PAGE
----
So what ingredients does a dynamo need? Think of how pedaling a bicycle can power a bike light. Dynamo action occurs when materials that are good electrical conductors can vigorously move around in such a way to create electromagnetic energy from the kinetic energy of the motions. This is the same process at work in a generator. Basically, electrical currents can be generated in moving electrical conductors. And these currents can generate magnetic fields.
In a terrestrial planet like Mercury, the metallic iron core is a good candidate for an electrically conducting region. But in order to have the vigorous motions necessary to generate magnetic fields through dynamo action, the iron core needs to be liquid.
Early on, scientists didn’t think it would be possible for Mercury’s core to be liquid. This is because Mercury is a small planet, and small planets cool faster than big planets because of their larger surface area to volume ratio. Thermal models for Mercury showed that the temperatures in the interior would be below the freezing temperature of iron, which is about 2800 Fahrenheit. So Mercury’s core would be solid.
But then, of course, along comes the Mariner 10 mission and the more recent MESSENGER mission in 2011, both of which demonstrated that Mercury has a global magnetic field, which is only possible if the core is at least partially liquid.
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How Could Mercury’s Core Still Be Liquid?
How do we reconcile Mercury’s small size with the fact that we know at least some of Mercury’s core is liquid? The answer lies in realizing that Mercury’s iron core must have an antifreeze.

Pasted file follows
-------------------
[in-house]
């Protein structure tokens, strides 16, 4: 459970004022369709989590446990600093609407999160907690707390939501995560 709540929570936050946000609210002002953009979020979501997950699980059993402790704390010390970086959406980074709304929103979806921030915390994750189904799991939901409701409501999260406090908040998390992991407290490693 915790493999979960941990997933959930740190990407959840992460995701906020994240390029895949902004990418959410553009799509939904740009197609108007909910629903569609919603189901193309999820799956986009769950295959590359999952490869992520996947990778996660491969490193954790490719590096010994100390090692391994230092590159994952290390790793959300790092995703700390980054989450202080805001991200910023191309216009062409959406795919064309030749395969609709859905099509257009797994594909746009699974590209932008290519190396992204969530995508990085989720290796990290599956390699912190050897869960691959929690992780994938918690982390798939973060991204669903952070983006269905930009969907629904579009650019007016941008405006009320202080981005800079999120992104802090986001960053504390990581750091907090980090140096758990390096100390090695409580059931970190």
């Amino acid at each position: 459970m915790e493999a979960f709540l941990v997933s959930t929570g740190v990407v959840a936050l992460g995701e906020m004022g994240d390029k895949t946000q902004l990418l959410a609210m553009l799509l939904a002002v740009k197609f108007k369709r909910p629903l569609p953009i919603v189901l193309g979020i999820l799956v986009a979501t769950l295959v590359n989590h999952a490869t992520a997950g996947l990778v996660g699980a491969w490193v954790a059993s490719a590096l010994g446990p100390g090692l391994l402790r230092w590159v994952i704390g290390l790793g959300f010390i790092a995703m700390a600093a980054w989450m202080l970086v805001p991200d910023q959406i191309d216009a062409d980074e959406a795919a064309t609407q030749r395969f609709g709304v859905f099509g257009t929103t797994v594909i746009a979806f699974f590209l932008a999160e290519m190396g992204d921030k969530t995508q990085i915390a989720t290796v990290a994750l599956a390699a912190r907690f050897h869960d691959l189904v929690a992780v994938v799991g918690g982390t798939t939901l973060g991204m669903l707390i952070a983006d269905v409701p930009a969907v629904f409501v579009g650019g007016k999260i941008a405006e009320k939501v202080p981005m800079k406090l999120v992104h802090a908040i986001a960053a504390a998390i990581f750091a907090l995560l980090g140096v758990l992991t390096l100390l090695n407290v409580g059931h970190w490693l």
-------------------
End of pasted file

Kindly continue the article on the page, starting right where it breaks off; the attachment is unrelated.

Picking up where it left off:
Iron’s freezing temperature can be greatly reduced by adding sulfur to the mix. We know that the cores of planets aren’t made of pure iron from our studies of meteorites. Seismology has also told us that Earth’s core is not pure iron. It contains about 10% lighter elements, like sulfur, silicon, oxygen, and others. Scientists have determined that just a few percents of sulfur in Mercury’s core could act as a good enough antifreeze to keep a portion of Mercury’s core liquid.
Another key ingredient for a dynamo is that the liquid conductor has to have vigorous motions. This can occur inside a planet if it’s cooling fast enough to transport heat through convection. Because Mercury’s a small planet with rapid cooling, the turbulent churning motions from heat transport can generate the electrical currents that produce magnetic fields.
And this magnetic field partially shields Mercury from solar radiation and from high-energy particles emitted from other stars and galaxies. That’s better than Mars can offer.
So next time you’re trying to spot Mercury in the sky, or wondering how worthwhile it is to explore Mercury, keep this in mind: Mercury is, on average, the closest planet to Earth.
Since Mercury’s orbit is so close to the Sun, it is never very far away from us. As a result, Mercury averages about 8.5% closer to Earth than Venus. So yes, this makes Mercury, on average, our nearest neighbor.
What’s surprising is just how extreme it is. Mercury’s orbit around the Sun is less circular—more elliptical—than any other planet. Its surface has the highest and coldest temperatures, and thanks to the cold, there’s even a lot of frozen water, right next to the Sun!
It’s small enough to be a Moon, yet it has a big-planet core and even a big-planet magnetic field. It’s amazing how much this little planet has to tell us.
Learn more about Venus, the veiled greenhouse planet.
Common Questions about Mercury, the Second Densest Planet
Earth is the densest planet in our Solar System, but Mercury’s uncompressed density is even higher than the Earth’s.
Mercury is dense because its heavy iron core amounts to nearly two-thirds of the planet’s mass, more than twice the ratio of core to mass for Earth, Venus, or Mars.
In the night, on Mercury can get as cold as minus 290 F; however, the planet has an average temperature of 332 F.